The return of the shoe box collection
Like that idea…
Yup, a good hicap having a smps instead of the toroidals.
Smaller box counts have been more popular since hifi time eternal. The Uniti’s are just the modern version of the silver receivers of the 60s-80s.
Seperates, especially pre/power amps were always a highly niche market. Expensive one box solutions from Bose, B&O etc. have wooed custoners in droves away from multi box stacks since they existed. It’s not new.
People often conflate their own changing preferences with wider trends. What they often fail to see is simply that they were part of a highly niche market, and for whatever life change reasons, cross back to the mainstream that was always there.
It’s like buying a small sportscar to replace the people carrier after the kids have left home and then coming to the conclusion that tiny sports cars are all the rage and trends are changing.
Lower home ownership and increased inner city living have pushed hifi in general down the ladder but that includes one box systems too. The scope to rock out for most people in core income years isn’t what it once was. Though a massive shift away from cities and increased work-from-home rates might reverse that.
Which is why I went from PMC FB1 to Harbeth P3ESR they were just too big for the room .
I have loss a little bass but the music sounds as if it has a layer of veneer removed , rather like an old painting that has been cleaned and restored to full colour .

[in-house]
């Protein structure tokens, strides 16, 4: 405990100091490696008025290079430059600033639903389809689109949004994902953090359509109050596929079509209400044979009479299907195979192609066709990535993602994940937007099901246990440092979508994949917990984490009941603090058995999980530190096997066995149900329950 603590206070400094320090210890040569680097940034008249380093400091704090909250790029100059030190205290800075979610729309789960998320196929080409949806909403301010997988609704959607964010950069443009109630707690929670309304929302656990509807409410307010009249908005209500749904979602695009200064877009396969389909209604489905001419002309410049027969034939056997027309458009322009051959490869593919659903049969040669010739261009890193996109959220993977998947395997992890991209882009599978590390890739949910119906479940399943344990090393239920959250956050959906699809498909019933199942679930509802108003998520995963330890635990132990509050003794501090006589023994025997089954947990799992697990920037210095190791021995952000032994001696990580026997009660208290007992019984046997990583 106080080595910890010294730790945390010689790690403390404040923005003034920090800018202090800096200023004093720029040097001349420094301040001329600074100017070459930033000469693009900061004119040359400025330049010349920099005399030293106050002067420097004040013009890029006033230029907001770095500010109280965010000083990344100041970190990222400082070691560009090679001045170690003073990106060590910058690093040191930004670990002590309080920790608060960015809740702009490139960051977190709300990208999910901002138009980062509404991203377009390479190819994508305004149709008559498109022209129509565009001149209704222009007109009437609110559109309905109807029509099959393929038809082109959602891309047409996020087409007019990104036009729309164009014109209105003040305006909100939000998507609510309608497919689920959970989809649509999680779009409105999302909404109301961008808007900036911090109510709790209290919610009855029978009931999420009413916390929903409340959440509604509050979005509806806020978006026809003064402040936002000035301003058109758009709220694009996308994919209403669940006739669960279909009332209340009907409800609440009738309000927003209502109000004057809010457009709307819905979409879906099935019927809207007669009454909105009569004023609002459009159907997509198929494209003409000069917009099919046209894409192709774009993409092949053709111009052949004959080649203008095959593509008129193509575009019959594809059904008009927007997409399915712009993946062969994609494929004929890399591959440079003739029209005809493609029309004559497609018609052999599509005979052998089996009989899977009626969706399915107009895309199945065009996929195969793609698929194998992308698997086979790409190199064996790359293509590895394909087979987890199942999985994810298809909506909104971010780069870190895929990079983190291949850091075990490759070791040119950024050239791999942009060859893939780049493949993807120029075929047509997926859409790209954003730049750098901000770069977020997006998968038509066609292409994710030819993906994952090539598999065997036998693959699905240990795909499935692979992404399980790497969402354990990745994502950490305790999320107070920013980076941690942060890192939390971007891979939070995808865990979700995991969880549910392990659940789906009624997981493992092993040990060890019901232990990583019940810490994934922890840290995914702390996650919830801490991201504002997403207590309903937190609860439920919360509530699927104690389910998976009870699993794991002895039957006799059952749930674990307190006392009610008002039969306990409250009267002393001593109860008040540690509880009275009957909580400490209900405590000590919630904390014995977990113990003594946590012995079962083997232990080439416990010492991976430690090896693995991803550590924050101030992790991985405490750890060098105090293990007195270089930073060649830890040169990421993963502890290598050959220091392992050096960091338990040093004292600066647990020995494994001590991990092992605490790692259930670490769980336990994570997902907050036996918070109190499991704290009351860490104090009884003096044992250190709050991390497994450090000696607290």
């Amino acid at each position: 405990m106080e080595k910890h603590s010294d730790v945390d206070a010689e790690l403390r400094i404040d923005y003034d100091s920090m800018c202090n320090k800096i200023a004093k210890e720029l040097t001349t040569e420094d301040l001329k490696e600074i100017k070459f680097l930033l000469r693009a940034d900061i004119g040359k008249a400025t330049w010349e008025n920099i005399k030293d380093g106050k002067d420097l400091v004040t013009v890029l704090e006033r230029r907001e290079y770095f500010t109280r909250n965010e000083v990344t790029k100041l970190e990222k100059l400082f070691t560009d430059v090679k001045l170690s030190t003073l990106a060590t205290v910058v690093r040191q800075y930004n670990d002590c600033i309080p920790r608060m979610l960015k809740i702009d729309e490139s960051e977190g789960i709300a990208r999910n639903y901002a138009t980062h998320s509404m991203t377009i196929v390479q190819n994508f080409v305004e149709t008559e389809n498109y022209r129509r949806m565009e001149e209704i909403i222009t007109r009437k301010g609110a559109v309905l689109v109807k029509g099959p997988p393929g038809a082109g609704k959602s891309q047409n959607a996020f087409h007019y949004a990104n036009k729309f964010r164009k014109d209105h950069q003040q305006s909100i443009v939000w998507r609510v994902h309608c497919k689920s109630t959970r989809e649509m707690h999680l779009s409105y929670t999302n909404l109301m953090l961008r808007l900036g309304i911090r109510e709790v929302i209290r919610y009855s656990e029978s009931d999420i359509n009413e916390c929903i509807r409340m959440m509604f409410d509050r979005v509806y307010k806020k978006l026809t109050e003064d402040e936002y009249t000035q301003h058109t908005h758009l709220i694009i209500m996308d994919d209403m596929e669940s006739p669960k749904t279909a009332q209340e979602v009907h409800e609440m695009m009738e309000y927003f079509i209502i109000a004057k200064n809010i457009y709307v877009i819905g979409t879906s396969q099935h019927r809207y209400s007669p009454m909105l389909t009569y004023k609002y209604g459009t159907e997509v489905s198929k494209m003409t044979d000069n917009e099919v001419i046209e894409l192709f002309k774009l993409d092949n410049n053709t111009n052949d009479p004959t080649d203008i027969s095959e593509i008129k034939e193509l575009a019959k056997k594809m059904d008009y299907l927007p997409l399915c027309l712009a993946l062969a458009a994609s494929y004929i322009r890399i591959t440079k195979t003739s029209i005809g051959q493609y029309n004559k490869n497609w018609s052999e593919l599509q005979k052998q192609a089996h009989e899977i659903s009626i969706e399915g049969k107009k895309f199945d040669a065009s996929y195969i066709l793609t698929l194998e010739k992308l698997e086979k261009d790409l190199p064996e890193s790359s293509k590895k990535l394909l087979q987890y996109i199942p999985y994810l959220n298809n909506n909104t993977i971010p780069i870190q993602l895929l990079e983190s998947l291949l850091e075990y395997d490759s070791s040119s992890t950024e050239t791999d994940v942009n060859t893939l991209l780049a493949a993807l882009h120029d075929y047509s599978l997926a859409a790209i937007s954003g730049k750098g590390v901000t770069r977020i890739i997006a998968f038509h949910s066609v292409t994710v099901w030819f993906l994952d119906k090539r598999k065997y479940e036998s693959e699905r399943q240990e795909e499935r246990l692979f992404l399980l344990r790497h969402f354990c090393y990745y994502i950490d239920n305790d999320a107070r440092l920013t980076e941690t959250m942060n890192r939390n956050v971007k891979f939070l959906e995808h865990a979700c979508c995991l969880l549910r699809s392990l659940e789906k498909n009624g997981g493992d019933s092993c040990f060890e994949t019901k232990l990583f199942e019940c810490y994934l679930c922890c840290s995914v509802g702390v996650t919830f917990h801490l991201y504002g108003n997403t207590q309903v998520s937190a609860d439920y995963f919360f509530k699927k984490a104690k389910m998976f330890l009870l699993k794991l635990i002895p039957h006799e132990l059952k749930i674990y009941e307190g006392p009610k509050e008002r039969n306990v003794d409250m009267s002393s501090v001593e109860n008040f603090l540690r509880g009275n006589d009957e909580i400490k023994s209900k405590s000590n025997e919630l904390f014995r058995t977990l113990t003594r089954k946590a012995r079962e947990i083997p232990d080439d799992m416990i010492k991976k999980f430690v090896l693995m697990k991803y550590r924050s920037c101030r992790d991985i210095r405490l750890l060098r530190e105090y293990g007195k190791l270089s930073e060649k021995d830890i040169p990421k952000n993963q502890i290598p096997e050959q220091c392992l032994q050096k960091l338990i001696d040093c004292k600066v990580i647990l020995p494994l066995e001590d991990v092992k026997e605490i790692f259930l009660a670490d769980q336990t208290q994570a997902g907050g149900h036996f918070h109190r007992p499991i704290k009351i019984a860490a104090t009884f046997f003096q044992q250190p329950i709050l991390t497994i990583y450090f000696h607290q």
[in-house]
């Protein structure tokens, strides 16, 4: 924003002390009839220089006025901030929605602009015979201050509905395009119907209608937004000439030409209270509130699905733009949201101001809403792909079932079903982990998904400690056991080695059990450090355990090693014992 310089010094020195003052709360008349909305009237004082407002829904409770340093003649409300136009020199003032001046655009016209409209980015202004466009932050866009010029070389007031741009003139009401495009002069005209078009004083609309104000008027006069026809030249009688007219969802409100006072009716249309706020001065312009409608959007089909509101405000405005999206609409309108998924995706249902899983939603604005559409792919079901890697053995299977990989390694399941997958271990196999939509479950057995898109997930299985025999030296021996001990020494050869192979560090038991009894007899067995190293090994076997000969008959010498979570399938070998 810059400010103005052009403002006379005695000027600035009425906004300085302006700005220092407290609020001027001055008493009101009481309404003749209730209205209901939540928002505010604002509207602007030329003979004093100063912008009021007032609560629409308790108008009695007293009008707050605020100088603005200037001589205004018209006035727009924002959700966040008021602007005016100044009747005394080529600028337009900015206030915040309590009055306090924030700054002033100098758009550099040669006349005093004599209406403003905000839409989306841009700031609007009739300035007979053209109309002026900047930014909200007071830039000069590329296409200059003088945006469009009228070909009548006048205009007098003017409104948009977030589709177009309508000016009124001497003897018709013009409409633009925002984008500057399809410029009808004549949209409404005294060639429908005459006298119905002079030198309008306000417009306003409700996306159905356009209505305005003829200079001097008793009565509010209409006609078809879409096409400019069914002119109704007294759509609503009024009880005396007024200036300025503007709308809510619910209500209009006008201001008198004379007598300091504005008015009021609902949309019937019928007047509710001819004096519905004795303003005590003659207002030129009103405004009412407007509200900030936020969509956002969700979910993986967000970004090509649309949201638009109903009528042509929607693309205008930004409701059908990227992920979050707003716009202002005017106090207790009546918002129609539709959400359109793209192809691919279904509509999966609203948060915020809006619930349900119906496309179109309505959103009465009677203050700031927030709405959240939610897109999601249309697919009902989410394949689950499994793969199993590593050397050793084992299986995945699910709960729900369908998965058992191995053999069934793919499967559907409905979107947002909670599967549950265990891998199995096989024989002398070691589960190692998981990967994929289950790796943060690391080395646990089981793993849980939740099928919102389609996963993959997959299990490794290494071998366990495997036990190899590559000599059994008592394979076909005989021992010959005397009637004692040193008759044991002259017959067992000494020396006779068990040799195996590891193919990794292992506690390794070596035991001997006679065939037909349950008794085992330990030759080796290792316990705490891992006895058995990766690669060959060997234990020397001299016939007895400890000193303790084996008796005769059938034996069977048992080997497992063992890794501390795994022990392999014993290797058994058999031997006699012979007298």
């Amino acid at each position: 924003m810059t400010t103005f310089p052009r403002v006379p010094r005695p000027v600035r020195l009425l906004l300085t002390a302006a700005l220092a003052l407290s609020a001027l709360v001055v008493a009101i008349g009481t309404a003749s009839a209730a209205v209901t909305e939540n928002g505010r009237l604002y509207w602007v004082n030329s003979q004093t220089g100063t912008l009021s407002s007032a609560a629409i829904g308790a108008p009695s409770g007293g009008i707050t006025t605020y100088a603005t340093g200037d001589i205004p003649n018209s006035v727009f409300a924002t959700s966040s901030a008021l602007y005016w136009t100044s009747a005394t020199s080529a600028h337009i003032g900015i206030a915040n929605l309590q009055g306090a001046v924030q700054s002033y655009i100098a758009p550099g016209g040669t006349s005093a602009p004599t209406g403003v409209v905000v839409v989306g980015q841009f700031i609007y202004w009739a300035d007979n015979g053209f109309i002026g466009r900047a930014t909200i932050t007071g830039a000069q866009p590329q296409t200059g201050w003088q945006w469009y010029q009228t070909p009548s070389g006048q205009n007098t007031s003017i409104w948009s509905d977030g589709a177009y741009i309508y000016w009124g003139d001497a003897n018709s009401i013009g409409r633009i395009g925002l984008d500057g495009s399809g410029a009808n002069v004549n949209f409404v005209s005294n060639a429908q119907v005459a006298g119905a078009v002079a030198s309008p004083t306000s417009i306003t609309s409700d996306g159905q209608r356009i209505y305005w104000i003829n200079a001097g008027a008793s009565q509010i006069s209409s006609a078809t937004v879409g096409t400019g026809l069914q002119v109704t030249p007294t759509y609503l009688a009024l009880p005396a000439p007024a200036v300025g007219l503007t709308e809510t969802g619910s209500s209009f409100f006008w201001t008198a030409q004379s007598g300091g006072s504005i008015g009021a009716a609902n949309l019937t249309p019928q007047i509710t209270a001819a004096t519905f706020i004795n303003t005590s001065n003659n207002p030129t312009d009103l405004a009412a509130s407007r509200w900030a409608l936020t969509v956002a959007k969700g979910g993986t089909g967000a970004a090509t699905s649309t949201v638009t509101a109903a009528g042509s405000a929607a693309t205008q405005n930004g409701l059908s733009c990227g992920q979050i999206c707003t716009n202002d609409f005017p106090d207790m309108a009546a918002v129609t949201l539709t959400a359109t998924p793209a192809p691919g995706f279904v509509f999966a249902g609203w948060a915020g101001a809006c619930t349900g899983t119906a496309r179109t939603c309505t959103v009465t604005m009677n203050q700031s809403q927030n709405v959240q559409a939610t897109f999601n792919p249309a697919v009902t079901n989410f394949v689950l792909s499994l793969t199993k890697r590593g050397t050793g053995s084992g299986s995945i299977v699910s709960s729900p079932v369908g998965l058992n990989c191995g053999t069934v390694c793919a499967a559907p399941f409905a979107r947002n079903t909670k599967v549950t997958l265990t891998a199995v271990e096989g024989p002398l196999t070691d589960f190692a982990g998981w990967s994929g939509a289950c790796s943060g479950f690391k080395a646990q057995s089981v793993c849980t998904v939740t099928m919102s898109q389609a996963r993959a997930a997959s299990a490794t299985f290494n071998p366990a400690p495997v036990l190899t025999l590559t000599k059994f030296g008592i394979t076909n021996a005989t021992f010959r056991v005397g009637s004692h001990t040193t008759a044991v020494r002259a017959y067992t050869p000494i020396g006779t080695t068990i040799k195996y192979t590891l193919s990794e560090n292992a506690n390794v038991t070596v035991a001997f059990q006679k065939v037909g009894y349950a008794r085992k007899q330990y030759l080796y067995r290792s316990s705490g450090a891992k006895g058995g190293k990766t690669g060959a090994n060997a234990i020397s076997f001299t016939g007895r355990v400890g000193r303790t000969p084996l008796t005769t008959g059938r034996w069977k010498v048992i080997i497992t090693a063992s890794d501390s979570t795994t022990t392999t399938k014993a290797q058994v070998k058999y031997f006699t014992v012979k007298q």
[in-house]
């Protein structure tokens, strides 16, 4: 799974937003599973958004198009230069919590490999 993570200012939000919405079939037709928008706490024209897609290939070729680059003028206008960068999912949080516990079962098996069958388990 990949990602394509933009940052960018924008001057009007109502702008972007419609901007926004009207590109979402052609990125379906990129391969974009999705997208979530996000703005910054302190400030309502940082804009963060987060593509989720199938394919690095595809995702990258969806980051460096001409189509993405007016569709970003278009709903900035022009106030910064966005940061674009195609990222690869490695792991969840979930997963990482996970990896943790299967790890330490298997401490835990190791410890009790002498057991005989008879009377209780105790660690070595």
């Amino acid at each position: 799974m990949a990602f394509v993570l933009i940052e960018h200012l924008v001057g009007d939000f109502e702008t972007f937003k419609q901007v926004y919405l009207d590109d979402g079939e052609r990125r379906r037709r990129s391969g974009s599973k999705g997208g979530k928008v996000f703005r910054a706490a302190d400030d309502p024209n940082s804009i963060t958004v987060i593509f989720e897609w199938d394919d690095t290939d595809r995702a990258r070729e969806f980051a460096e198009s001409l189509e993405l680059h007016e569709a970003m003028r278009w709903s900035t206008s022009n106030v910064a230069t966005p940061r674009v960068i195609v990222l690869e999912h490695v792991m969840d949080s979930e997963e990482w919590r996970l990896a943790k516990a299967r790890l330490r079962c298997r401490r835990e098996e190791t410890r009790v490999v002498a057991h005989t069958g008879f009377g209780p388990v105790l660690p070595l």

I remember seeing Caravaggio’s Beheading Of St John many years ago and then saw it a few years after it had been cleaned. Colours were breathtaking.
So smaller doesn’t mean less quality , I just found it to bring a differing type of quality
I would love speakers that gave a better sense of scale and bass extension. The reason we have stayed with our C10s is - as stated in another thread - because they largely disappear visually
in the room. I totally get the desire for compact systems where this doesn’t conflict much with functionality - but have a 7 box CD player simply because I like the sound!
But I don’t think it’s fundamentally about footprint. I agree with you on the issue of floorspace, but for me the visual intrusion of a 7 box Fraim stack is more than I would want in my lounge. And the spaghetti tangle of wires at the back when I had only 5 levels drove me nuts at times. Other folk have different preferences and why not? It would be a boring world if we were all the same, but your posts do come across as a bit preachy: “anyone, unlike me, with a low box-count system is not getting optimal SQ.” Apologies if this is not what you meant.
I don’t think even Naim believed this in all circumstances. A decade or so after CDs were introduced there was a move to separate CD transports from DACs – Meridian’s excellent 200/203 was an early example. However, Naim resisted this form of two-box setup for many years. That was until they produced their own DAC and added digital outputs to two of their most popular players!